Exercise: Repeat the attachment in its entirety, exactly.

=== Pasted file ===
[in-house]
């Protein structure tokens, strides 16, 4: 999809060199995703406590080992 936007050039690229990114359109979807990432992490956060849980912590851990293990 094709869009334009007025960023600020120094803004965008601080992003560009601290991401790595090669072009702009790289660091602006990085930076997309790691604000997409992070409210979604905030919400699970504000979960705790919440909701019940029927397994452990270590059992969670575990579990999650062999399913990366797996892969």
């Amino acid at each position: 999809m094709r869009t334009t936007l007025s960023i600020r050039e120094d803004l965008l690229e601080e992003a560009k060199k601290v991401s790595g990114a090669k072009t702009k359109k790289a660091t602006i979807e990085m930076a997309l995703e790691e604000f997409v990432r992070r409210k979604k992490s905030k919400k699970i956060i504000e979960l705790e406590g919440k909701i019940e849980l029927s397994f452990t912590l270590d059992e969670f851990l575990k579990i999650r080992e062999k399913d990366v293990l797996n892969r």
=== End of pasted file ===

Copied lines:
[in-house]
């Protein structure tokens, strides 16, 4: 999809060199995703406590080992 936007050039690229990114359109979807990432992490956060849980912590851990293990 094709869009334009007025960023600020120094803004965008601080992003560009601290991401790595090669072009702009790289660091602006990085930076997309790691604000997409992070409210979604905030919400699970504000979960705790919440909701019940029927397994452990270590059992969670575990579990999650062999399913990366797996892969």
């Amino acid at each position: 999809m094709r869009t334009t936007l007025s960023i600020r050039e120094d803004l965008l690229e601080e992003a560009k060199k601290v991401s790595g990114a090669k072009t702009k359109k790289a660091t602006i979807e990085m930076a997309l995703e790691e604000f997409v990432r992070r409210k979604k992490s905030k919400k699970i956060i504000e979960l705790e406590g919440k909701i019940e849980l029927s397994f452990t912590l270590d059992e969670f851990l575990k579990i999650r080992e062999k399913d990366v293990l797996n892969r």